Founder & Principal, Accelerance Group

Rod McCowan

Rod McCowan is the founder and principal of the Accelerance Group, an advisory firm dedicated to helping visionary leaders build innovative, high-performing, and high-growth organizations that drive dramatic impact. Accelerance works exclusively with such leaders and helps them accelerate their performance. It focuses on the key drivers of innovation, performance and impact: effective CEO leadership, high-performing top leadership teams, and outstanding execution. Rod has helped a diverse range of CEOs, entrepreneurs, top teams and boards more effectively manage these inter-related issues of organization transformation and systems change to achieve higher levels of performance and impact.

Rod spent most of his early career leading complex, large-scale organizational transformation and improvement efforts, alternating between executive management and global chief human resource officer roles within the public, private, and non-profit sectors, both domestically and internationally. At Herman Miller, Inc., Hitachi Data Systems Corporation, and VeriSign, Inc., he restructured and led global HR organizations to drive improvements in corporate performance. With Herman Miller, Rod also served as Managing Director, Southeast Asia, and President of Herman Miller East Asia. He led the transformation of both organizations into the highest performing business units in the company. He began his career with IBM in marketing, IT consulting, and government relations, and with Merrill Lynch Capital Markets in investment banking.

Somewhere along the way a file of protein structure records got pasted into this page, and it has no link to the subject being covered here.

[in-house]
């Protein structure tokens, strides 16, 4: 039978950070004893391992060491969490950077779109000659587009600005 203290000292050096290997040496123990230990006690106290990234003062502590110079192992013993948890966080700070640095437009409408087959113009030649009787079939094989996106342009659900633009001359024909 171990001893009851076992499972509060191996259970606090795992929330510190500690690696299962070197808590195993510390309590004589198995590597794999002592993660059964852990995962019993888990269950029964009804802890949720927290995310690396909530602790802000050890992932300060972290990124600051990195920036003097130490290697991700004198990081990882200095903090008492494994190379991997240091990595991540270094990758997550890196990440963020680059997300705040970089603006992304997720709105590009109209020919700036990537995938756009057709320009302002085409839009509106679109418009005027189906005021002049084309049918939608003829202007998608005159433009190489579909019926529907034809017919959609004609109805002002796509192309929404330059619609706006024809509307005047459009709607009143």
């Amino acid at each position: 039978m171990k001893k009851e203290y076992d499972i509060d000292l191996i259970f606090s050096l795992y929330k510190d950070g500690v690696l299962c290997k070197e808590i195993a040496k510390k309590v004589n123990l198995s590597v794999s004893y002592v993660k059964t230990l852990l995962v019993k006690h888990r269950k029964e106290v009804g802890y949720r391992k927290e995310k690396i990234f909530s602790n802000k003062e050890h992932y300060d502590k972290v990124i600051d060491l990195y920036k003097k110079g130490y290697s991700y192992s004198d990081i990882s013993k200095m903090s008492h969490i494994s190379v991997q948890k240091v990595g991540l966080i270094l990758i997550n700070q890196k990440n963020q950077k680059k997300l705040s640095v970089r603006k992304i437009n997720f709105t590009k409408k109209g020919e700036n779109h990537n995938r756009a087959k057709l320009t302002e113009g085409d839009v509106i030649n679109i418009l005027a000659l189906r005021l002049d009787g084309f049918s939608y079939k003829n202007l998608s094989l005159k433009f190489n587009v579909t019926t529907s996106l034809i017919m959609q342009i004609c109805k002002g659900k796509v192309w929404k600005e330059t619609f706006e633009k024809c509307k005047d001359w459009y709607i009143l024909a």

Rod was a White House Fellow during the George H. W. Bush Administration. He was the Assistant Secretary for Management at the U.S. Department of Education during the Clinton Administration, where he led there invention of the $30B, 5,000-employee, cabinet-level department into a more strategically managed, high-performance organization. Rod earned an MAR from Yale University, with a concentration in Social Ethics, and an MPP from the Kennedy School of Government at Harvard University, where he was twice selected a Kennedy Fellow.